The other thing is, for God’s sake, if you drink a lot, quit. Don’t drink. More kids have gotten in trouble from drinking, and drugs for that matter, than any other reason. The University is going to take a very hard line with anybody who gets into trouble because of alcohol. Don’t let yourself do that. And the best way to avoid getting trapped by alcohol is don’t touch it. That is easier for some than for others, for social reasons as well as just personal reasons. But be careful, be careful, be careful. That’s part of the making of you.

My advice to a new alumnus…

Maintain your affiliation with the University. The best way to do that is to become a member of the Texas Exes, and I hope you will do that. The Exes have a very elaborate, very active program. They publish a splendid journal called the Alcalde, which as I remember means “the old boss,” and the Alcalde has a very elegant editor. (He’s listening to this.)

There are all sorts of ways to keep in touch. The Exes is the most obvious one, and they will continue to suggest ways to you to improve your relations with the University. But you all have departmental affiliations. You all have some kind of affiliation with individual faculty members. Let me tell you that the faculty member who receives a letter from a student a couple of years after he’s graduated, the student saying, typically, how much he appreciated the course—he’s giggly delighted to have something like that. It warms him and therefore the University toward you.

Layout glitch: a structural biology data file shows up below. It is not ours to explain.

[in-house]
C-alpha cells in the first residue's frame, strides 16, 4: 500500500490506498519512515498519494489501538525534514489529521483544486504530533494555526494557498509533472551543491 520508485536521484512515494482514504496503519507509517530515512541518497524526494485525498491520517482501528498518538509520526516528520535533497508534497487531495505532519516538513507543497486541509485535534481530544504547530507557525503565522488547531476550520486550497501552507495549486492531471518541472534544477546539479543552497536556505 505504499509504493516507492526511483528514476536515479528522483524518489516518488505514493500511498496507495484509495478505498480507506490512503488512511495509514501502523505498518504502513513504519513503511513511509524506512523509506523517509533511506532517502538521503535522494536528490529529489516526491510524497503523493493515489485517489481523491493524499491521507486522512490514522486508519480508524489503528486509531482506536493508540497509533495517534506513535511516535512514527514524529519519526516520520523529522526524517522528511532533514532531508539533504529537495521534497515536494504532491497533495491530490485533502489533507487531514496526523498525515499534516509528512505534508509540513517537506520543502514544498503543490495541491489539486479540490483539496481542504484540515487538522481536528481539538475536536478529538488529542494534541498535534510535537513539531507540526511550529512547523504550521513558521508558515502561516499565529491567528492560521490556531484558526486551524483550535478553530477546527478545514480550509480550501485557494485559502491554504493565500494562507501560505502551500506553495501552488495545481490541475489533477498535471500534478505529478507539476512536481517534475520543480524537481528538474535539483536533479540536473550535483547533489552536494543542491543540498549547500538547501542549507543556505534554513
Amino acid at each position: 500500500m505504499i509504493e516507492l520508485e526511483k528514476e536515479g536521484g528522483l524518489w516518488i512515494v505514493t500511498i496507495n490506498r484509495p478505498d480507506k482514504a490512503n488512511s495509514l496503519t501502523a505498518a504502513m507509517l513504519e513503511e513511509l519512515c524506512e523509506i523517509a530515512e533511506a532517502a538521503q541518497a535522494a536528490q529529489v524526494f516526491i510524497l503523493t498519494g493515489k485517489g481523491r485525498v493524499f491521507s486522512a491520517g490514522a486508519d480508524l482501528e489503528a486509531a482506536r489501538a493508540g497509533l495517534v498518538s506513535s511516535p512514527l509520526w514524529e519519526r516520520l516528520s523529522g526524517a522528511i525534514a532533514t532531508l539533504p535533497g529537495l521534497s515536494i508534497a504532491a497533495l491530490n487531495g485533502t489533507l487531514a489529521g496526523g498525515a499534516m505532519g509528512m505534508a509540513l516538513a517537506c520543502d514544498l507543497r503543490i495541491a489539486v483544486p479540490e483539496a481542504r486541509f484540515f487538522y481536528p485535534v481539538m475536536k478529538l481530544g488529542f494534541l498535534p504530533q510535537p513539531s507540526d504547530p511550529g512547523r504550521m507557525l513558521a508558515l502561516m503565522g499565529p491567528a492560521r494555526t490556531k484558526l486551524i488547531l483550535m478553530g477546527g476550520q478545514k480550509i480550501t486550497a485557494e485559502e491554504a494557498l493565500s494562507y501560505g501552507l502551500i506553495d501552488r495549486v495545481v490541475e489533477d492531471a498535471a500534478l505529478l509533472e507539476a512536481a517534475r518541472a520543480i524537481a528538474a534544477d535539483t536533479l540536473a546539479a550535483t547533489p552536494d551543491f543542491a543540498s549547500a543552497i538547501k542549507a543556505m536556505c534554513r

Your life at the University looks toward your life after the University, and whatever you did while you were here has helped lead you into whatever you’re doing now. Some of you are technical specialists because you studied that specialty while you were here. Others simply went through the University wondering what you were going to do when you got out, and that’s particularly true in the liberal arts, which is my home. Don’t feel you’ve been left out because you studied something in the liberal arts. That made you a better person, a bigger person, and better able to command activities that you’re now engaged in. See what the relation is between your University life and your new life, and you’ll find that there’s more than meets the eye.